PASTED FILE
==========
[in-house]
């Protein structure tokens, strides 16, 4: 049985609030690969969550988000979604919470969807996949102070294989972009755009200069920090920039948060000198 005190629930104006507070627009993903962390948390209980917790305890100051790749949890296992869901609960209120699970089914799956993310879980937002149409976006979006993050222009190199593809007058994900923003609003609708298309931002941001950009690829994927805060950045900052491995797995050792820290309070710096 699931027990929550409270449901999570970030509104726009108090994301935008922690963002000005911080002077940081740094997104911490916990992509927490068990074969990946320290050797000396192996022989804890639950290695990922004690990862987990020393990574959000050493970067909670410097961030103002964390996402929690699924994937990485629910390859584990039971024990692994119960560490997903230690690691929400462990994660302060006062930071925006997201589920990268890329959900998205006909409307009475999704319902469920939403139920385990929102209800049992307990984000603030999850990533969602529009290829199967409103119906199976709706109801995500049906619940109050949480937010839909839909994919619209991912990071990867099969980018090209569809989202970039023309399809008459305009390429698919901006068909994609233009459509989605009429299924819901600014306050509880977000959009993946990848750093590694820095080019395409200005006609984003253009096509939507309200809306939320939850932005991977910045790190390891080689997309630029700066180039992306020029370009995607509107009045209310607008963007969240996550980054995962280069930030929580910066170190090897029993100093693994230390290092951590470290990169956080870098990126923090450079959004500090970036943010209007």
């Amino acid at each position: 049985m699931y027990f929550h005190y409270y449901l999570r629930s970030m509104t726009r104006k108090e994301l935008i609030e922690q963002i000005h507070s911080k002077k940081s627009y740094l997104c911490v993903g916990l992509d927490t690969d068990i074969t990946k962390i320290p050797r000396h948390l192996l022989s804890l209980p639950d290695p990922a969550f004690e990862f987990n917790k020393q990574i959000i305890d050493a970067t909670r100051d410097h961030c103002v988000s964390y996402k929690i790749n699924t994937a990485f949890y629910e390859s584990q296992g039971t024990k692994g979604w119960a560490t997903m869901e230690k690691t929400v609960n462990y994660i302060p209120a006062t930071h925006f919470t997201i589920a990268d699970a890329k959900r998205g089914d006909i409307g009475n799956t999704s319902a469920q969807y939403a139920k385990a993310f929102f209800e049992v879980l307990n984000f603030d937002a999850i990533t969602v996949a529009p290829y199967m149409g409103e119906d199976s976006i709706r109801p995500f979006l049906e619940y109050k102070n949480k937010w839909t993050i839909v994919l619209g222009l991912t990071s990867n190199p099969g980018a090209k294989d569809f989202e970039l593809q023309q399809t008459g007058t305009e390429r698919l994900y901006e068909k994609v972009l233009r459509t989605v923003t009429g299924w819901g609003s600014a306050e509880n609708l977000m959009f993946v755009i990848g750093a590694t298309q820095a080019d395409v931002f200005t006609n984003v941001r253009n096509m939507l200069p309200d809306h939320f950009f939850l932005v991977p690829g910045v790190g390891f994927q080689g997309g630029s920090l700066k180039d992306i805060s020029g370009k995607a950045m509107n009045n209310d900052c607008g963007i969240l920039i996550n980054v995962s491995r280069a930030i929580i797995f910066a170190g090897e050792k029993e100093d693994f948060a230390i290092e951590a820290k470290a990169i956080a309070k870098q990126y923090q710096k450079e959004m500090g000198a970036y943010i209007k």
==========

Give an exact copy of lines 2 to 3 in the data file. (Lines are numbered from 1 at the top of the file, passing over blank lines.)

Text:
């Protein structure tokens, strides 16, 4: 049985609030690969969550988000979604919470969807996949102070294989972009755009200069920090920039948060000198 005190629930104006507070627009993903962390948390209980917790305890100051790749949890296992869901609960209120699970089914799956993310879980937002149409976006979006993050222009190199593809007058994900923003609003609708298309931002941001950009690829994927805060950045900052491995797995050792820290309070710096 699931027990929550409270449901999570970030509104726009108090994301935008922690963002000005911080002077940081740094997104911490916990992509927490068990074969990946320290050797000396192996022989804890639950290695990922004690990862987990020393990574959000050493970067909670410097961030103002964390996402929690699924994937990485629910390859584990039971024990692994119960560490997903230690690691929400462990994660302060006062930071925006997201589920990268890329959900998205006909409307009475999704319902469920939403139920385990929102209800049992307990984000603030999850990533969602529009290829199967409103119906199976709706109801995500049906619940109050949480937010839909839909994919619209991912990071990867099969980018090209569809989202970039023309399809008459305009390429698919901006068909994609233009459509989605009429299924819901600014306050509880977000959009993946990848750093590694820095080019395409200005006609984003253009096509939507309200809306939320939850932005991977910045790190390891080689997309630029700066180039992306020029370009995607509107009045209310607008963007969240996550980054995962280069930030929580910066170190090897029993100093693994230390290092951590470290990169956080870098990126923090450079959004500090970036943010209007």
């Amino acid at each position: 049985m699931y027990f929550h005190y409270y449901l999570r629930s970030m509104t726009r104006k108090e994301l935008i609030e922690q963002i000005h507070s911080k002077k940081s627009y740094l997104c911490v993903g916990l992509d927490t690969d068990i074969t990946k962390i320290p050797r000396h948390l192996l022989s804890l209980p639950d290695p990922a969550f004690e990862f987990n917790k020393q990574i959000i305890d050493a970067t909670r100051d410097h961030c103002v988000s964390y996402k929690i790749n699924t994937a990485f949890y629910e390859s584990q296992g039971t024990k692994g979604w119960a560490t997903m869901e230690k690691t929400v609960n462990y994660i302060p209120a006062t930071h925006f919470t997201i589920a990268d699970a890329k959900r998205g089914d006909i409307g009475n799956t999704s319902a469920q969807y939403a139920k385990a993310f929102f209800e049992v879980l307990n984000f603030d937002a999850i990533t969602v996949a529009p290829y199967m149409g409103e119906d199976s976006i709706r109801p995500f979006l049906e619940y109050k102070n949480k937010w839909t993050i839909v994919l619209g222009l991912t990071s990867n190199p099969g980018a090209k294989d569809f989202e970039l593809q023309q399809t008459g007058t305009e390429r698919l994900y901006e068909k994609v972009l233009r459509t989605v923003t009429g299924w819901g609003s600014a306050e509880n609708l977000m959009f993946v755009i990848g750093a590694t298309q820095a080019d395409v931002f200005t006609n984003v941001r253009n096509m939507l200069p309200d809306h939320f950009f939850l932005v991977p690829g910045v790190g390891f994927q080689g997309g630029s920090l700066k180039d992306i805060s020029g370009k995607a950045m509107n009045n209310d900052c607008g963007i969240l920039i996550n980054v995962s491995r280069a930030i929580i797995f910066a170190g090897e050792k029993e100093d693994f948060a230390i290092e951590a820290k470290a990169i956080a309070k870098q990126y923090q710096k450079e959004m500090g000198a970036y943010i209007k």